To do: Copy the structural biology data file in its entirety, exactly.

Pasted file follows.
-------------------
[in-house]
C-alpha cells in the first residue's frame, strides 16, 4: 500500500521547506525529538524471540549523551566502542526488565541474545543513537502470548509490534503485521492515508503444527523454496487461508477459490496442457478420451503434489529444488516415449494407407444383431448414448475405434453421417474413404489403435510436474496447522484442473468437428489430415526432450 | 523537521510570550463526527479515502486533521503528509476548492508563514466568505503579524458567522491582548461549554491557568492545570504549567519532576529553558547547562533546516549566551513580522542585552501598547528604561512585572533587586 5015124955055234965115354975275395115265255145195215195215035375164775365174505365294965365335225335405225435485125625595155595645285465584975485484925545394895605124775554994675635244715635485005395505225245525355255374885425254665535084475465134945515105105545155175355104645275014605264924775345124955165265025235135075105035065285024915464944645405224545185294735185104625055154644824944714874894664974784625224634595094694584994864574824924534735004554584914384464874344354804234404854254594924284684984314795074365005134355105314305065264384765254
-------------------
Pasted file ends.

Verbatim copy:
[in-house]
C-alpha cells in the first residue's frame, strides 16, 4: 500500500521547506525529538524471540549523551566502542526488565541474545543513537502470548509490534503485521492515508503444527523454496487461508477459490496442457478420451503434489529444488516415449494407407444383431448414448475405434453421417474413404489403435510436474496447522484442473468437428489430415526432450 | 523537521510570550463526527479515502486533521503528509476548492508563514466568505503579524458567522491582548461549554491557568492545570504549567519532576529553558547547562533546516549566551513580522542585552501598547528604561512585572533587586 5015124955055234965115354975275395115265255145195215195215035375164775365174505365294965365335225335405225435485125625595155595645285465584975485484925545394895605124775554994675635244715635485005395505225245525355255374885425254665535084475465134945515105105545155175355104645275014605264924775345124955165265025235135075105035065285024915464944645405224545185294735185104625055154644824944714874894664974784625224634595094694584994864574824924534735004554584914384464874344354804234404854254594924284684984314795074365005134355105314305065264384765254